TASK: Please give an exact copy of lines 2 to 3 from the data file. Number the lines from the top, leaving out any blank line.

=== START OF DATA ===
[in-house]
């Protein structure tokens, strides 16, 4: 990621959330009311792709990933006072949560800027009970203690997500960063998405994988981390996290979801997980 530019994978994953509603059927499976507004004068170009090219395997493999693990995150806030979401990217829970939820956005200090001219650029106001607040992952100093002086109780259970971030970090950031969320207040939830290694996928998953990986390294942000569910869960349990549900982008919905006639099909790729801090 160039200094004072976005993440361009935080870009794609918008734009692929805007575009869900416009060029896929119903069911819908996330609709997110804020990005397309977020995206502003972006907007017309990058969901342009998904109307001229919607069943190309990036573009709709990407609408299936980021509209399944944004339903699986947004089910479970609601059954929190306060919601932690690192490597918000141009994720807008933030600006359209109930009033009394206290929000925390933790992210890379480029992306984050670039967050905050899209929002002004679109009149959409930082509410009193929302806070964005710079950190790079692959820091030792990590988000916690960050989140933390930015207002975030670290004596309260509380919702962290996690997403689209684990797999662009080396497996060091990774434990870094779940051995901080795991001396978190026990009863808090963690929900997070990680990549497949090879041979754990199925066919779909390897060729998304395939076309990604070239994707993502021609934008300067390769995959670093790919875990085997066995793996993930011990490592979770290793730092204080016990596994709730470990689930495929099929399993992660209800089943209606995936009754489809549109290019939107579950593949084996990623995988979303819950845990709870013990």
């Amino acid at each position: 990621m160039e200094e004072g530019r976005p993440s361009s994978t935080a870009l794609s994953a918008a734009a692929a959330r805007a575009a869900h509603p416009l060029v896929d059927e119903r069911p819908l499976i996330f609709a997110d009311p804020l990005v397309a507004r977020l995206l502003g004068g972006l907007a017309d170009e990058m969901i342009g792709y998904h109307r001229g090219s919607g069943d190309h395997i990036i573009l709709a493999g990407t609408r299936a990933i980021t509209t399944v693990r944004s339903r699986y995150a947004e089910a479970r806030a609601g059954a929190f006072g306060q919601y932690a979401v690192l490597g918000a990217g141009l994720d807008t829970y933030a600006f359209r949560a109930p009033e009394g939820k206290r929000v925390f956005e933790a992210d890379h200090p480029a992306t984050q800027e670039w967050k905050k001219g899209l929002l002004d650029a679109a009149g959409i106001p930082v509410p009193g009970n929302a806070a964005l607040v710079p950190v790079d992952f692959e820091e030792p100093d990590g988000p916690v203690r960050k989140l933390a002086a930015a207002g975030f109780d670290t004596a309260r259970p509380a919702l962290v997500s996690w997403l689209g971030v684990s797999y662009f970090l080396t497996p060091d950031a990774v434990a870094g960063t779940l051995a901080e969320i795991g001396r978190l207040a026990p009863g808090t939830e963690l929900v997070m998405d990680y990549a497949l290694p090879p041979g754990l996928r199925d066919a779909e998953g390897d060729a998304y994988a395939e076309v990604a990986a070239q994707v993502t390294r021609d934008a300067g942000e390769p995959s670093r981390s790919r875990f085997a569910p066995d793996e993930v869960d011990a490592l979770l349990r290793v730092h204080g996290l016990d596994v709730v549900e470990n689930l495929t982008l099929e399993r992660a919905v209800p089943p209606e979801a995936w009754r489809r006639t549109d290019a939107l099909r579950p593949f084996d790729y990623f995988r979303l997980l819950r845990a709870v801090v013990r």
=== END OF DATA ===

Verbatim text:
């Protein structure tokens, strides 16, 4: 990621959330009311792709990933006072949560800027009970203690997500960063998405994988981390996290979801997980 530019994978994953509603059927499976507004004068170009090219395997493999693990995150806030979401990217829970939820956005200090001219650029106001607040992952100093002086109780259970971030970090950031969320207040939830290694996928998953990986390294942000569910869960349990549900982008919905006639099909790729801090 160039200094004072976005993440361009935080870009794609918008734009692929805007575009869900416009060029896929119903069911819908996330609709997110804020990005397309977020995206502003972006907007017309990058969901342009998904109307001229919607069943190309990036573009709709990407609408299936980021509209399944944004339903699986947004089910479970609601059954929190306060919601932690690192490597918000141009994720807008933030600006359209109930009033009394206290929000925390933790992210890379480029992306984050670039967050905050899209929002002004679109009149959409930082509410009193929302806070964005710079950190790079692959820091030792990590988000916690960050989140933390930015207002975030670290004596309260509380919702962290996690997403689209684990797999662009080396497996060091990774434990870094779940051995901080795991001396978190026990009863808090963690929900997070990680990549497949090879041979754990199925066919779909390897060729998304395939076309990604070239994707993502021609934008300067390769995959670093790919875990085997066995793996993930011990490592979770290793730092204080016990596994709730470990689930495929099929399993992660209800089943209606995936009754489809549109290019939107579950593949084996990623995988979303819950845990709870013990």
């Amino acid at each position: 990621m160039e200094e004072g530019r976005p993440s361009s994978t935080a870009l794609s994953a918008a734009a692929a959330r805007a575009a869900h509603p416009l060029v896929d059927e119903r069911p819908l499976i996330f609709a997110d009311p804020l990005v397309a507004r977020l995206l502003g004068g972006l907007a017309d170009e990058m969901i342009g792709y998904h109307r001229g090219s919607g069943d190309h395997i990036i573009l709709a493999g990407t609408r299936a990933i980021t509209t399944v693990r944004s339903r699986y995150a947004e089910a479970r806030a609601g059954a929190f006072g306060q919601y932690a979401v690192l490597g918000a990217g141009l994720d807008t829970y933030a600006f359209r949560a109930p009033e009394g939820k206290r929000v925390f956005e933790a992210d890379h200090p480029a992306t984050q800027e670039w967050k905050k001219g899209l929002l002004d650029a679109a009149g959409i106001p930082v509410p009193g009970n929302a806070a964005l607040v710079p950190v790079d992952f692959e820091e030792p100093d990590g988000p916690v203690r960050k989140l933390a002086a930015a207002g975030f109780d670290t004596a309260r259970p509380a919702l962290v997500s996690w997403l689209g971030v684990s797999y662009f970090l080396t497996p060091d950031a990774v434990a870094g960063t779940l051995a901080e969320i795991g001396r978190l207040a026990p009863g808090t939830e963690l929900v997070m998405d990680y990549a497949l290694p090879p041979g754990l996928r199925d066919a779909e998953g390897d060729a998304y994988a395939e076309v990604a990986a070239q994707v993502t390294r021609d934008a300067g942000e390769p995959s670093r981390s790919r875990f085997a569910p066995d793996e993930v869960d011990a490592l979770l349990r290793v730092h204080g996290l016990d596994v709730v549900e470990n689930l495929t982008l099929e399993r992660a919905v209800p089943p209606e979801a995936w009754r489809r006639t549109d290019a939107l099909r579950p593949f084996d790729y990623f995988r979303l997980l819950r845990a709870v801090v013990r």